The Truth about Toothpaste

Here's your nightly math! Just 5 quick minutes of number fun for kids and parents at home. Read a cool fun fact, followed by math riddles at different levels so everyone can jump in. Your kids will love you for it.

The Truth about Toothpaste

October 2, 2015

Brushing your teeth is kind of a weird activity, isn’t it? Who thought it up? Thousands of years ago, Babylonians and Egyptians used “chew sticks,” just twigs they pulled off trees to scrape their teeth. Then about 1,400 years ago the Chinese made a brush out of pig hairs shoved into a bamboo handle. Soon the Europeans tried horse hair instead — the bristles were softer, and who knows, maybe they tasted better, too. Meanwhile, back 2,000 years ago the Egyptians were also rubbing their teeth with a mix of rock salt, mint, ground up flowers, and pepper. The Romans were tough guys and decided to mix in crushed seashells and bones to scrub their teeth harder. For hundreds of years people tried mixing in charcoal, bread, and ashes from fireplaces. So no matter how you feel about brushing your teeth, you can be sure it tastes and feels better than in the old days!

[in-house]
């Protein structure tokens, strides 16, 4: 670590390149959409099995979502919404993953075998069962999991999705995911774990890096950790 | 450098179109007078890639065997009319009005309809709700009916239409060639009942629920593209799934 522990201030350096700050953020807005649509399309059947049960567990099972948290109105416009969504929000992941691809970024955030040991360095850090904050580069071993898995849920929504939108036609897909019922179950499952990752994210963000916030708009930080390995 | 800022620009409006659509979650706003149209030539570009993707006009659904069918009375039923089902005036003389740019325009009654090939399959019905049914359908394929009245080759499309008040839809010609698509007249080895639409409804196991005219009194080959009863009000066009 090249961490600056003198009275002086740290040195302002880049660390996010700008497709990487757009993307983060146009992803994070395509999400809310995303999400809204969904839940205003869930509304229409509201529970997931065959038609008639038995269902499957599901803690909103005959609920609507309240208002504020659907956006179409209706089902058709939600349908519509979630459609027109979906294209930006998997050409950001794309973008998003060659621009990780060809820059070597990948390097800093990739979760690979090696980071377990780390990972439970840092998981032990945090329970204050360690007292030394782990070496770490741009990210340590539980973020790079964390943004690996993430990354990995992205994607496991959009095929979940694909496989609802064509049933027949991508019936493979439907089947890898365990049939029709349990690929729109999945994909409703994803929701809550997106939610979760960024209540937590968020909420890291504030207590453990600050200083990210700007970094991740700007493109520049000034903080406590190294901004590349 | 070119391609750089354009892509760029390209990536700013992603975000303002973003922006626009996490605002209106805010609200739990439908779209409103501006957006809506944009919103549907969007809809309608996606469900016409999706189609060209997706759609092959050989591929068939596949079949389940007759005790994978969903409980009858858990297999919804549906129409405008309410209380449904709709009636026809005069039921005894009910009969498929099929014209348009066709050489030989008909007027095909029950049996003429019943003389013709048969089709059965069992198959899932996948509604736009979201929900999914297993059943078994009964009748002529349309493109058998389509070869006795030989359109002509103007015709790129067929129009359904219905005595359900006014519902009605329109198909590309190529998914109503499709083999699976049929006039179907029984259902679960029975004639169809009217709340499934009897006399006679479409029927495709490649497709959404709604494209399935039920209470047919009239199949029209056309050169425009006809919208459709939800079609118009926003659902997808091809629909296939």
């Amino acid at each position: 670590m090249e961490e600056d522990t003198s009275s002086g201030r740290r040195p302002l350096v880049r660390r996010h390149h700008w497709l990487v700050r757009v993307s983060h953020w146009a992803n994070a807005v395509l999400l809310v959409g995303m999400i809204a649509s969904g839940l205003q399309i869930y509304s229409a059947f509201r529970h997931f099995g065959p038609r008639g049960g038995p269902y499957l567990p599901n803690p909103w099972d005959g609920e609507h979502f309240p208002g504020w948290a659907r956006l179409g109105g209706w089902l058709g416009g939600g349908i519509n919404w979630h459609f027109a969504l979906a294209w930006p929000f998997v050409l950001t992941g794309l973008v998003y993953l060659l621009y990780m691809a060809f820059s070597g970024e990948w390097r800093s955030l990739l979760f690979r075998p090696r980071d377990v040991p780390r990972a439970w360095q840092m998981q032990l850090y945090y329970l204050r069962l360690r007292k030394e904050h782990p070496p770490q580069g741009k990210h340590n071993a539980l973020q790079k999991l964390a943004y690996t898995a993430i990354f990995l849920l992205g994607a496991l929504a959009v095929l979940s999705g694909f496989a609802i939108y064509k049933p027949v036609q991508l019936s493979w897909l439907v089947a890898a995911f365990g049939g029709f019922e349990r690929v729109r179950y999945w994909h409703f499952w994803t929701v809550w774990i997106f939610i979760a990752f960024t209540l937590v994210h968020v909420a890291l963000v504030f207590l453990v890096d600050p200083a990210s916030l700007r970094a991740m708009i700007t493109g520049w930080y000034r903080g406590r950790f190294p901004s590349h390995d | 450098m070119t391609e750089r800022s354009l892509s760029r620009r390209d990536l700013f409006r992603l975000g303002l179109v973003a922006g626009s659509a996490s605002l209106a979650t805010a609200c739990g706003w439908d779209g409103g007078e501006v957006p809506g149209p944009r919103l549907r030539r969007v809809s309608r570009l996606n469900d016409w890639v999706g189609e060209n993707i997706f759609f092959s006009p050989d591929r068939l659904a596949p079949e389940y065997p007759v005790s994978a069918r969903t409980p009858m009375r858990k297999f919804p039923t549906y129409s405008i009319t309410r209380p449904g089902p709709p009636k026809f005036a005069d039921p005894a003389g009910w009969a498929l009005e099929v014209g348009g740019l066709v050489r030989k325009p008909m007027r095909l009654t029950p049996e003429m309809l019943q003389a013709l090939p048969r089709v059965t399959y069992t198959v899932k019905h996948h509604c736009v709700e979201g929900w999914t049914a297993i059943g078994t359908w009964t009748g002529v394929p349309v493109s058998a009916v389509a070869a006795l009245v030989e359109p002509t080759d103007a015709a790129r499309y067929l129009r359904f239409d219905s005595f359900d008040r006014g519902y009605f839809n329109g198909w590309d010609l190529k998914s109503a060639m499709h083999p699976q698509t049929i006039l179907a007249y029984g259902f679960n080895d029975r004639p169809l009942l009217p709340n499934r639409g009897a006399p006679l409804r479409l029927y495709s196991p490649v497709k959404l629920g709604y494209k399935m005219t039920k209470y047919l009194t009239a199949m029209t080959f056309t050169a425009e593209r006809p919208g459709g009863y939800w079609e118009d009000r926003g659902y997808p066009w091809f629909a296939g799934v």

Wee ones: If your toothpaste mixes salt, seashells, soot, bones and mint, how many ingredients in your tasty paste?

Little kids: If you brush your teeth every night starting Sunday but forget to on the 5th night, which night do you skip?  Bonus: If you brush twice a day, how many times do you brush in 1 full week?

Big kids: If you scrub your brush once tonight, 3 times the next night, 7 times the next, and 15 times the next, what number do you guess you brush the night after that?  Bonus: If the bristled brush showed up 1,400 years ago, around what year was that? (We’re in 2015 now.)




Wee ones: 5 ingredients.

Little kids: Thursday.  Bonus: 14 times, since a week has 7 days.

Big kids: 31 times, since you keep doubling the number you add: you add 2, 4, 8…then 16. Bonus:Around the year 615.

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About the Author

Laura Overdeck

Laura Overdeck

Laura Bilodeau Overdeck is founder and president of Bedtime Math Foundation. Her goal is to make math as playful for kids as it was for her when she was a child. Her mom had Laura baking before she could walk, and her dad had her using power tools at a very unsafe age, measuring lengths, widths and angles in the process. Armed with this early love of numbers, Laura went on to get a BA in astrophysics from Princeton University, and an MBA from the Wharton School of Business; she continues to star-gaze today. Laura’s other interests include her three lively children, chocolate, extreme vehicles, and Lego Mindstorms.

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